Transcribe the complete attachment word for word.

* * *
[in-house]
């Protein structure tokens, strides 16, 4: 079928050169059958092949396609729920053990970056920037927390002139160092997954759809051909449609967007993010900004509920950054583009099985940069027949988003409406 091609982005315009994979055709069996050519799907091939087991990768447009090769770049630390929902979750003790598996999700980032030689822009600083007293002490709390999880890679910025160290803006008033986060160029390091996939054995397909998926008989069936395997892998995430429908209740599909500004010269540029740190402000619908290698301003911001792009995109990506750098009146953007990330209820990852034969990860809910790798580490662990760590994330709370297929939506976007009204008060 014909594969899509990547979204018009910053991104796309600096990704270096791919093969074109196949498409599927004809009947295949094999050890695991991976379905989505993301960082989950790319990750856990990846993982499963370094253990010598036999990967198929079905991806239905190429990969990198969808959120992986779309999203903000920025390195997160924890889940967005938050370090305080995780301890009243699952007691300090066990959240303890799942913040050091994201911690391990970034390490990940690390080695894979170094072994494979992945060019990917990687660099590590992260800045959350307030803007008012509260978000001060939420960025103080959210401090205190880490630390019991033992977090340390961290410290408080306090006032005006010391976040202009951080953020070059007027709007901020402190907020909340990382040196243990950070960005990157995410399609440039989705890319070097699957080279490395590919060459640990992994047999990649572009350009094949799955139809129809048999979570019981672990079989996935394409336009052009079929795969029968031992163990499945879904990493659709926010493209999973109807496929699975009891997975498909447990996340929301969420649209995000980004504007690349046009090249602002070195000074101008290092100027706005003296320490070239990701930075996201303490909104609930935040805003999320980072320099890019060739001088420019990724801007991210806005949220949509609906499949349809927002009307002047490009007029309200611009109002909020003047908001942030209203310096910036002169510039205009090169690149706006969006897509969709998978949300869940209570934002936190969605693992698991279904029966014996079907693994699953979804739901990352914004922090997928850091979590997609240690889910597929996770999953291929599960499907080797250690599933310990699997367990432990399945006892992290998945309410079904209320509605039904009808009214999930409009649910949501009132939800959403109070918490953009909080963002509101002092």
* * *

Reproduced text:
[in-house]
């Protein structure tokens, strides 16, 4: 079928050169059958092949396609729920053990970056920037927390002139160092997954759809051909449609967007993010900004509920950054583009099985940069027949988003409406 091609982005315009994979055709069996050519799907091939087991990768447009090769770049630390929902979750003790598996999700980032030689822009600083007293002490709390999880890679910025160290803006008033986060160029390091996939054995397909998926008989069936395997892998995430429908209740599909500004010269540029740190402000619908290698301003911001792009995109990506750098009146953007990330209820990852034969990860809910790798580490662990760590994330709370297929939506976007009204008060 014909594969899509990547979204018009910053991104796309600096990704270096791919093969074109196949498409599927004809009947295949094999050890695991991976379905989505993301960082989950790319990750856990990846993982499963370094253990010598036999990967198929079905991806239905190429990969990198969808959120992986779309999203903000920025390195997160924890889940967005938050370090305080995780301890009243699952007691300090066990959240303890799942913040050091994201911690391990970034390490990940690390080695894979170094072994494979992945060019990917990687660099590590992260800045959350307030803007008012509260978000001060939420960025103080959210401090205190880490630390019991033992977090340390961290410290408080306090006032005006010391976040202009951080953020070059007027709007901020402190907020909340990382040196243990950070960005990157995410399609440039989705890319070097699957080279490395590919060459640990992994047999990649572009350009094949799955139809129809048999979570019981672990079989996935394409336009052009079929795969029968031992163990499945879904990493659709926010493209999973109807496929699975009891997975498909447990996340929301969420649209995000980004504007690349046009090249602002070195000074101008290092100027706005003296320490070239990701930075996201303490909104609930935040805003999320980072320099890019060739001088420019990724801007991210806005949220949509609906499949349809927002009307002047490009007029309200611009109002909020003047908001942030209203310096910036002169510039205009090169690149706006969006897509969709998978949300869940209570934002936190969605693992698991279904029966014996079907693994699953979804739901990352914004922090997928850091979590997609240690889910597929996770999953291929599960499907080797250690599933310990699997367990432990399945006892992290998945309410079904209320509605039904009808009214999930409009649910949501009132939800959403109070918490953009909080963002509101002092």